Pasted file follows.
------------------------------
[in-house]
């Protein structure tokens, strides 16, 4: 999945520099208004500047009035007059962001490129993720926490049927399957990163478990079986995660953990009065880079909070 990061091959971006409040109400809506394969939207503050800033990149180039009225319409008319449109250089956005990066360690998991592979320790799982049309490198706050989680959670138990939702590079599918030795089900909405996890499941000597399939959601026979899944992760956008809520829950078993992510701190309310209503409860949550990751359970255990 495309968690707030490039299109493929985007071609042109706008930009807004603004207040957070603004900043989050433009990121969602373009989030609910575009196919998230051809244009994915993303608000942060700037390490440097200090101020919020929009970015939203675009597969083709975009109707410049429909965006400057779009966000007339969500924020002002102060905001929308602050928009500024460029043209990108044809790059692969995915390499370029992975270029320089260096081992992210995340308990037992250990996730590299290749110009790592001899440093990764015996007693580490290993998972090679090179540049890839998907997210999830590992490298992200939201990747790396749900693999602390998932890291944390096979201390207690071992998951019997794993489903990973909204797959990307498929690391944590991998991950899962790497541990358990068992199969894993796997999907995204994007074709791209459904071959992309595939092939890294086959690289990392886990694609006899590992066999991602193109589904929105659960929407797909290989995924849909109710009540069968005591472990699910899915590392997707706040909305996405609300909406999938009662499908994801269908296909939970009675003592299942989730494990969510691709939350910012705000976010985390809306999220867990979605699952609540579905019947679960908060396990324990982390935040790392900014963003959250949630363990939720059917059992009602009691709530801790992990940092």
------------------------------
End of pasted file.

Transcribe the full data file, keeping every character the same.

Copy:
[in-house]
């Protein structure tokens, strides 16, 4: 999945520099208004500047009035007059962001490129993720926490049927399957990163478990079986995660953990009065880079909070 990061091959971006409040109400809506394969939207503050800033990149180039009225319409008319449109250089956005990066360690998991592979320790799982049309490198706050989680959670138990939702590079599918030795089900909405996890499941000597399939959601026979899944992760956008809520829950078993992510701190309310209503409860949550990751359970255990 495309968690707030490039299109493929985007071609042109706008930009807004603004207040957070603004900043989050433009990121969602373009989030609910575009196919998230051809244009994915993303608000942060700037390490440097200090101020919020929009970015939203675009597969083709975009109707410049429909965006400057779009966000007339969500924020002002102060905001929308602050928009500024460029043209990108044809790059692969995915390499370029992975270029320089260096081992992210995340308990037992250990996730590299290749110009790592001899440093990764015996007693580490290993998972090679090179540049890839998907997210999830590992490298992200939201990747790396749900693999602390998932890291944390096979201390207690071992998951019997794993489903990973909204797959990307498929690391944590991998991950899962790497541990358990068992199969894993796997999907995204994007074709791209459904071959992309595939092939890294086959690289990392886990694609006899590992066999991602193109589904929105659960929407797909290989995924849909109710009540069968005591472990699910899915590392997707706040909305996405609300909406999938009662499908994801269908296909939970009675003592299942989730494990969510691709939350910012705000976010985390809306999220867990979605699952609540579905019947679960908060396990324990982390935040790392900014963003959250949630363990939720059917059992009602009691709530801790992990940092």